Former NBA Referee Donaghy Told to Leave Betting Radio
Former National Basketball Association referee Tim Donaghy, who served about 13 months in prison after pleading guilty to gambling and wire-fraud charges, was ordered by a federal judge to stop working for a sports betting-related radio show while on supervised release.
U.S. District Judge Carol Bagley Amon in Brooklyn, New York, told Donaghy at a hearing on July 30 to end his employment with the Allentown, Pennsylvania-based “Sports Connection Radio Show,” where he offers betting advice.
“Meet the Man who generated millions of Dollars Betting on Basketball, as seen on 60 Minutes and Documented by the NBA and FBI,” the sportsconnectionwins.com website says beneath a link to a Donaghy video.
Donaghy’s employer, Daniel T. Biancullo, the owner of the show, has a 2004 federal conviction stemming from his role in a sports-gambling operation, according to court records. As part of his probation, Donaghy is prohibited from associating with felons.
Biancullo said Donaghy didn’t know about his conviction and that the former referee’s probation officer never asked whether he was ever convicted of a crime.
“His probation officer, she was a fan of mine,” Biancullo said in a phone interview. “She gave me a list of dos and don’ts and we respected them.”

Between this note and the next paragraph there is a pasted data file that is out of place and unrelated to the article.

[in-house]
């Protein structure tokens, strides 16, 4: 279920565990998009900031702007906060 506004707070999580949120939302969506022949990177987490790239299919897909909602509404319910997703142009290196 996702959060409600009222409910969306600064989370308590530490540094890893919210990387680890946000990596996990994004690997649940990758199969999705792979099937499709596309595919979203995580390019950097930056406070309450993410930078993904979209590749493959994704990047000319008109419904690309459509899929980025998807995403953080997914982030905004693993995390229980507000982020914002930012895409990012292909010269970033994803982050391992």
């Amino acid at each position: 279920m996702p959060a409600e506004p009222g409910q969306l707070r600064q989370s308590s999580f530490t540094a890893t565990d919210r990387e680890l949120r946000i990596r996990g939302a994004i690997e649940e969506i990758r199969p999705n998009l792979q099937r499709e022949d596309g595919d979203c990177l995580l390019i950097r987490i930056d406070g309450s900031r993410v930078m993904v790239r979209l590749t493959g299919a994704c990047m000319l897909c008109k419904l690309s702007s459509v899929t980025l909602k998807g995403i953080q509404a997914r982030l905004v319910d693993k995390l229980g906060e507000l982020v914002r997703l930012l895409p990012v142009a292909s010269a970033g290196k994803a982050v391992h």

Donaghy was paid about $50,000 a year, Biancullo said.
Against the court’s advice, Donaghy, 45, represented himself at the hearing. His attorney in the case ended his involvement in July 2008.
Robert Nardoza, spokesman for the U.S. Attorney’s Office, declined to comment on the judge’s order or the hearing.
Donaghy began his 13-year career as an NBA referee in 1994. He said he accepted thousands of dollars for passing along inside information about player injuries, league directives and personalities of fellow referees to two ex-classmates for use in making bets. He pleaded guilty in August 2007 to federal fraud and conspiracy charges.
Donaghy argued that other referees were engaged in wrongdoing. The league denied the claims, saying prosecutors and an NBA-commissioned investigation concluded that no other officials were involved.
Biancullo said he’d like to have Donaghy back at work whenever the court allows.
“I looked at Tim as an asset, a marketing tool,” he said. “He helped me make a lot of money for my clients.”
The case is U.S. v. Donaghy, 07-cr-00587, U.S. District Court, Eastern District of New York (Brooklyn).
To contact the reporter on this story: Scott Soshnick in New York at firstname.lastname@example.org
To contact the editor responsible for this story: Michael Sillup at email@example.com